Multinational media delegation amazed by technologies and enormity of King Abdul Aziz Airport

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Multinational media delegation visits King Abdul Aziz Airport and looks over the advanced services provided for pilgrims. (Supplied)
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Multinational media delegation visits King Abdul Aziz Airport and looks over the advanced services provided for pilgrims. (Supplied)
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Multinational media delegation visits King Abdul Aziz Airport and looks over the advanced services provided for pilgrims. (Supplied)
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Multinational media delegation visits King Abdul Aziz Airport and looks over the advanced services provided for pilgrims. (Supplied)
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Multinational media delegation visits King Abdul Aziz Airport and looks over the advanced services provided for pilgrims. (Supplied)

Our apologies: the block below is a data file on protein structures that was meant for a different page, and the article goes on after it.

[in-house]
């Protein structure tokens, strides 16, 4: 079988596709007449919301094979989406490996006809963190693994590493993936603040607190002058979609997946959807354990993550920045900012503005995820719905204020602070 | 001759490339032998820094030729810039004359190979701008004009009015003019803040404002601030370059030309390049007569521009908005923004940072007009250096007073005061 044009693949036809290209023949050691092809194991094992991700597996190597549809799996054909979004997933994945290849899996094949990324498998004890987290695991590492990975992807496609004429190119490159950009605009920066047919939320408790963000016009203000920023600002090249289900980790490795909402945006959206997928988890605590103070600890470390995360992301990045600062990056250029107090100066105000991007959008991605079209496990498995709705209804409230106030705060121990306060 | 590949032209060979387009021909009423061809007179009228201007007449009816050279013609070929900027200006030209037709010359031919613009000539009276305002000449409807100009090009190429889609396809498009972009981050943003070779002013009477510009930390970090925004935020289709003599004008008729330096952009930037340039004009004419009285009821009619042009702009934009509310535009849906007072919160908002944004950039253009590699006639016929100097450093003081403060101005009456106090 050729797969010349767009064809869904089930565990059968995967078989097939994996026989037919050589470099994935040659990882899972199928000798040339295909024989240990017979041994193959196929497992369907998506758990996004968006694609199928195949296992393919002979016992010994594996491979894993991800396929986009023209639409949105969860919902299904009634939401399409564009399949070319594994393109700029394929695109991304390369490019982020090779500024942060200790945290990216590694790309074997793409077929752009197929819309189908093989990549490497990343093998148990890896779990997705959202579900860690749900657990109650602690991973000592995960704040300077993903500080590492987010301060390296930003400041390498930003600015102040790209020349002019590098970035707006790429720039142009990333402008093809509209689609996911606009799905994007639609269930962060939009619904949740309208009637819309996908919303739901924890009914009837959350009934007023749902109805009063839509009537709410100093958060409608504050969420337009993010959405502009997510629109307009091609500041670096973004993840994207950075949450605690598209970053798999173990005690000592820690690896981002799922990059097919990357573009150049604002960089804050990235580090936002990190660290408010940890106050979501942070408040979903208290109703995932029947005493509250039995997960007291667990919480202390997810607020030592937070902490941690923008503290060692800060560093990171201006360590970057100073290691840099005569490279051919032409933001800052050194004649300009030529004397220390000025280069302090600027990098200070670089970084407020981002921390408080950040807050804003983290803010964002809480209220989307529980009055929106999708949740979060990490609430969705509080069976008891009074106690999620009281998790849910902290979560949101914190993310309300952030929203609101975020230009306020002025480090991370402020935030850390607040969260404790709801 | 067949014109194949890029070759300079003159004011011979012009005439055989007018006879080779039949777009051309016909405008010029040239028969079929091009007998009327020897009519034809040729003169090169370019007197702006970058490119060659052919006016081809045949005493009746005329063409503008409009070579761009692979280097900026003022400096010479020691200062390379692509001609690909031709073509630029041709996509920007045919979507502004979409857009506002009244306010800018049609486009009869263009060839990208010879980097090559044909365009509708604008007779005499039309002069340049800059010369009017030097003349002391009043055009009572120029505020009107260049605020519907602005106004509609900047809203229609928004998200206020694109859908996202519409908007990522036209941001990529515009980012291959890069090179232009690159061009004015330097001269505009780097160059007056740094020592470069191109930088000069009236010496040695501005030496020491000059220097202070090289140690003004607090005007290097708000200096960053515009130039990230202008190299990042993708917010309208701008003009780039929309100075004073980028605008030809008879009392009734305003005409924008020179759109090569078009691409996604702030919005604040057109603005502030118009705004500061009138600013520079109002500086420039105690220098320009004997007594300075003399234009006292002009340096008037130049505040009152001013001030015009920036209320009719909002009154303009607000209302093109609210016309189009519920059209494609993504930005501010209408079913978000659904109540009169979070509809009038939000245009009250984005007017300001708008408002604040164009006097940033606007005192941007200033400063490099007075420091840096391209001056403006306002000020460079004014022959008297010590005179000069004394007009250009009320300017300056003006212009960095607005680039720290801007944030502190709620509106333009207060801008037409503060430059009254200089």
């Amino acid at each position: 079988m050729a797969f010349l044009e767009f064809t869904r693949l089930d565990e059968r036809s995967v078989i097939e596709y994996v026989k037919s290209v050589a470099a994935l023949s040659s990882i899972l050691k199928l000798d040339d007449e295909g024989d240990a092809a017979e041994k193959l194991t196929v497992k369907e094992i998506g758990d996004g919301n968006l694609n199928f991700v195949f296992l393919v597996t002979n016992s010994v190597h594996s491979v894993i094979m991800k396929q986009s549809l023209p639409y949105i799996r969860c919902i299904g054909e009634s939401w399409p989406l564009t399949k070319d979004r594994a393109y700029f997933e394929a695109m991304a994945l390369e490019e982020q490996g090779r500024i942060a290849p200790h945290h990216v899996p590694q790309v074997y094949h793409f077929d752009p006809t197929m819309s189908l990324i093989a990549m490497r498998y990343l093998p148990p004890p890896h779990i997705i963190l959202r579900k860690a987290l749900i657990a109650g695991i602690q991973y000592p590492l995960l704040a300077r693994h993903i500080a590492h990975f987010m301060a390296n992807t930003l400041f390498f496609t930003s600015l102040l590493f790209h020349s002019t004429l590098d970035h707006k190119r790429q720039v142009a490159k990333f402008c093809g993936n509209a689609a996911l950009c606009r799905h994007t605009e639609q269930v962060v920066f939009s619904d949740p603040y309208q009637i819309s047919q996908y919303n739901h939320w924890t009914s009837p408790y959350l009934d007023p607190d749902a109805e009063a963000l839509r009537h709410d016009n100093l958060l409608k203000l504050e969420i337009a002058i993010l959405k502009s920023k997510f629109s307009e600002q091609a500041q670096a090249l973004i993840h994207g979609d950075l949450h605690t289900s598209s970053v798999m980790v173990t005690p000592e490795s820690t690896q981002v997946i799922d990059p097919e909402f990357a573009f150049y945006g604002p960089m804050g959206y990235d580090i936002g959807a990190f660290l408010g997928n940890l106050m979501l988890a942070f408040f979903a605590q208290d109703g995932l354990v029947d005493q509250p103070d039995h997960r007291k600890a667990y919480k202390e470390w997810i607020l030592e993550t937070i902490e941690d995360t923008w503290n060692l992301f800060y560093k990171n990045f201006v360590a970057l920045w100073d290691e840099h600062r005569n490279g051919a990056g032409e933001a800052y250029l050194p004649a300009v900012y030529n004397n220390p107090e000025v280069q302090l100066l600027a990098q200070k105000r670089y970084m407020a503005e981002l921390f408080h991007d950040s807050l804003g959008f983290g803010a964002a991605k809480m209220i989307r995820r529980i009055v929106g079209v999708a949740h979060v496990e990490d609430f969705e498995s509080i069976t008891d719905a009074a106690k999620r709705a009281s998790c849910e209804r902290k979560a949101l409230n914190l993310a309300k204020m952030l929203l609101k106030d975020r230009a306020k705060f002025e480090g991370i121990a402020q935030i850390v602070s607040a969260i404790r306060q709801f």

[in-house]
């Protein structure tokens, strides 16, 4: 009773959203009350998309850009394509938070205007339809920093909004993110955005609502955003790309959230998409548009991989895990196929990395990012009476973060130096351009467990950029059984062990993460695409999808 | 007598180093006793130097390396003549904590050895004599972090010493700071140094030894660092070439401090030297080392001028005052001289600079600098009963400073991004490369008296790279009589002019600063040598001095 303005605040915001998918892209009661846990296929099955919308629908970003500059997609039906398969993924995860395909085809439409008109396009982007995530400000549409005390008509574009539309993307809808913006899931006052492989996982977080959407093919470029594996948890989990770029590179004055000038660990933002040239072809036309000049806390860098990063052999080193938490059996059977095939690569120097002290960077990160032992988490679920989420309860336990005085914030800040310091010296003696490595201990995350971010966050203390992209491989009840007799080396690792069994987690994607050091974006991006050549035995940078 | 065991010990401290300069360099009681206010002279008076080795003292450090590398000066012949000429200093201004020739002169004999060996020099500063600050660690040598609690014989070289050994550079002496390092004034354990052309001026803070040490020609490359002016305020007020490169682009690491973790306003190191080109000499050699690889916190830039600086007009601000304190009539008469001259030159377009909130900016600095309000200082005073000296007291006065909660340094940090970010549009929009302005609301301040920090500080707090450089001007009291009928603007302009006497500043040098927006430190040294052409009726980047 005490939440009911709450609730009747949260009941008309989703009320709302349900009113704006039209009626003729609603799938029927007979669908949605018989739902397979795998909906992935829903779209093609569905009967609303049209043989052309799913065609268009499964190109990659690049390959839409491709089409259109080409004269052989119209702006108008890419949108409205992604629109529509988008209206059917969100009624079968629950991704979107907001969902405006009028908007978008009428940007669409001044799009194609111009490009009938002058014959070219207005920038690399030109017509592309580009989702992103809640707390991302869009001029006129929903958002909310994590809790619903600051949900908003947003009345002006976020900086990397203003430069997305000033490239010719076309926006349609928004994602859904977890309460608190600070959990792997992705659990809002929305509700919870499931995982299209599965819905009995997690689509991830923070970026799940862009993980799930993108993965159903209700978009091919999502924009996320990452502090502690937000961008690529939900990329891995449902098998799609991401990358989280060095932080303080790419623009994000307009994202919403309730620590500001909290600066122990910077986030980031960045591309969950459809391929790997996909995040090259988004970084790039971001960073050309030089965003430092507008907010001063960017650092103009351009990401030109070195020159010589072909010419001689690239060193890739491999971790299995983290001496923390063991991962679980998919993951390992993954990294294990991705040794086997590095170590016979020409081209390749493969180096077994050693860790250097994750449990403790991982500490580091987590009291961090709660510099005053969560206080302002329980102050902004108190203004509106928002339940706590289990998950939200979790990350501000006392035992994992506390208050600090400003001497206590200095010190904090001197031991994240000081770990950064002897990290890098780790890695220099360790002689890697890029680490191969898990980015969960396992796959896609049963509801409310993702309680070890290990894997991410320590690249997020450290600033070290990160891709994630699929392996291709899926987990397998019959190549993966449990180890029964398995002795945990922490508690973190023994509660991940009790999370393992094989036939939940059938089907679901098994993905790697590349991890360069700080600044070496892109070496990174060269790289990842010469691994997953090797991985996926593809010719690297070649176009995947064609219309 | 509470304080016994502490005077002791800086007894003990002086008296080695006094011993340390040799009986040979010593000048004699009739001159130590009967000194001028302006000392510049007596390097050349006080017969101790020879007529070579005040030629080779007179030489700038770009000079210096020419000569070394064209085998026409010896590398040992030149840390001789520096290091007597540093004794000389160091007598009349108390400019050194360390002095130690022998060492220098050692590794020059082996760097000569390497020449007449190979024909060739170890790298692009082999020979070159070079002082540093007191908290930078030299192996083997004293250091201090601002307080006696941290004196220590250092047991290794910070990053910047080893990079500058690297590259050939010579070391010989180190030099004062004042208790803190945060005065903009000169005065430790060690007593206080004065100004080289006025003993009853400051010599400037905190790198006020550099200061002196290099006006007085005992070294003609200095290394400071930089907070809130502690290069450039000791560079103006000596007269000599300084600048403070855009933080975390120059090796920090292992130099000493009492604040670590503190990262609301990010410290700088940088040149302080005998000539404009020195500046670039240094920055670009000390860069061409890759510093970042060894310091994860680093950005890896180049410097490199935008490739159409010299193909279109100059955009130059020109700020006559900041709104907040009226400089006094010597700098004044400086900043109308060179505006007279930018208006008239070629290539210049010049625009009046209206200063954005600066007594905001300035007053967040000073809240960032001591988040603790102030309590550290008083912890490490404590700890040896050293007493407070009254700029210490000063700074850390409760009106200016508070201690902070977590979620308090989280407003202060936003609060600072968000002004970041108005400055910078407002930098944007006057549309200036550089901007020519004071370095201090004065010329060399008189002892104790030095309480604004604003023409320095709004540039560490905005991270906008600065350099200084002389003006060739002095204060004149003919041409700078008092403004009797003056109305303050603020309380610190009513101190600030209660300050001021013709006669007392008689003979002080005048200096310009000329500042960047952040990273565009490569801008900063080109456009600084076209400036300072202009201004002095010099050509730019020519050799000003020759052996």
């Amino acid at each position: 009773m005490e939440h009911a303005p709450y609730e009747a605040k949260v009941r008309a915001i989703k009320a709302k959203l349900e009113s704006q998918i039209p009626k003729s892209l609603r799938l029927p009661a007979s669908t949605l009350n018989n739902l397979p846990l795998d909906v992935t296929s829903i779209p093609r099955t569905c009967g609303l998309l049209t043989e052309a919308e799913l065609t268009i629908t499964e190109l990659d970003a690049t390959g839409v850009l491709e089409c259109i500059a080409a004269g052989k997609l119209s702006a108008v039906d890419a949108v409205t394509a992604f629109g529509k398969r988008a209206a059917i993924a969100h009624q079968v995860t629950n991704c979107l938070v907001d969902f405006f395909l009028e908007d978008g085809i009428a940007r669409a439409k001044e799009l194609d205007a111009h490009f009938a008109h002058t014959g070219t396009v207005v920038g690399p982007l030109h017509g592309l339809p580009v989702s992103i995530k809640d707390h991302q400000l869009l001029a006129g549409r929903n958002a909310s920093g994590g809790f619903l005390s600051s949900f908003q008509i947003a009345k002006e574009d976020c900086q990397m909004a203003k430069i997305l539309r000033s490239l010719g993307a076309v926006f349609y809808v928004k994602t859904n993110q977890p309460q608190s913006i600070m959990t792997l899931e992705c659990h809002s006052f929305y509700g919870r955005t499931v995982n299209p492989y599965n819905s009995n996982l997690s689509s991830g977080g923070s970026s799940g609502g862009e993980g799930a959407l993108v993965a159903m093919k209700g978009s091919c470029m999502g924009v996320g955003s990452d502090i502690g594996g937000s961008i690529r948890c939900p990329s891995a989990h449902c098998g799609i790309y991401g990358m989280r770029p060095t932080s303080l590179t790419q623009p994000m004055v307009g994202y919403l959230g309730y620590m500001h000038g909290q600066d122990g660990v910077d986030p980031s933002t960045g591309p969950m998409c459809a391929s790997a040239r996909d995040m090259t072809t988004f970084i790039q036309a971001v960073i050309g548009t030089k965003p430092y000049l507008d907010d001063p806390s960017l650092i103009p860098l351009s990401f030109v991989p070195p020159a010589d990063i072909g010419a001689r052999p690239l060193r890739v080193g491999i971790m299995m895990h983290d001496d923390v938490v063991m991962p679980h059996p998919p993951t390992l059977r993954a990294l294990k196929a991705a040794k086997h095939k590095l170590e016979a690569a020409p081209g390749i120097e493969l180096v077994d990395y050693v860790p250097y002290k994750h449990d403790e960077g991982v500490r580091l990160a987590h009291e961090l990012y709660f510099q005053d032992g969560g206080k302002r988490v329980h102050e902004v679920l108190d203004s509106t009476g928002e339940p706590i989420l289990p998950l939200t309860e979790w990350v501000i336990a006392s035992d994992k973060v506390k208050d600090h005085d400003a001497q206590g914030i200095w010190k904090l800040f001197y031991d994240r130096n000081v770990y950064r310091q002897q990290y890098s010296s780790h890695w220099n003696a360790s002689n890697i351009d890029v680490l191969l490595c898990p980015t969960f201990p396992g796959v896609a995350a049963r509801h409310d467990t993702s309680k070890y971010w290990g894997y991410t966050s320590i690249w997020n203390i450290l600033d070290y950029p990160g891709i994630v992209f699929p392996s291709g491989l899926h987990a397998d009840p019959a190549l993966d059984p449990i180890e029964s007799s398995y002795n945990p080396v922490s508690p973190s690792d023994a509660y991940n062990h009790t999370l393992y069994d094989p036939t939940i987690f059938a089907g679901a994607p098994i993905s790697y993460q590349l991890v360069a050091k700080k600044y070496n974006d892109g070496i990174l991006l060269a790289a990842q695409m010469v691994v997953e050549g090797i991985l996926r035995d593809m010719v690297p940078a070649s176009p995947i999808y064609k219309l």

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Multinational media delegation visits King Abdul Aziz Airport and looks over the advanced services provided for pilgrims. (Supplied)
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Multinational media delegation visits King Abdul Aziz Airport and looks over the advanced services provided for pilgrims. (Supplied)
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Multinational media delegation visits King Abdul Aziz Airport and looks over the advanced services provided for pilgrims. (Supplied)
Updated 15 August 2018
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Multinational media delegation amazed by technologies and enormity of King Abdul Aziz Airport

  • Local, Arab and foreign media channels and international news agencies are showing a big interest in covering the services provided by the Kingdom for its pilgrims
  • The delegation’s visit aimed to check the services and modern technologies as well as the services provided for pilgrims from their arrival until their departure after performing Hajj

JEDDAH: A multinational media delegation visited King Abdul Aziz International Airport in Jeddah on Tuesday to learn more about the services the state is providing for its guests, both pilgrims and travelers.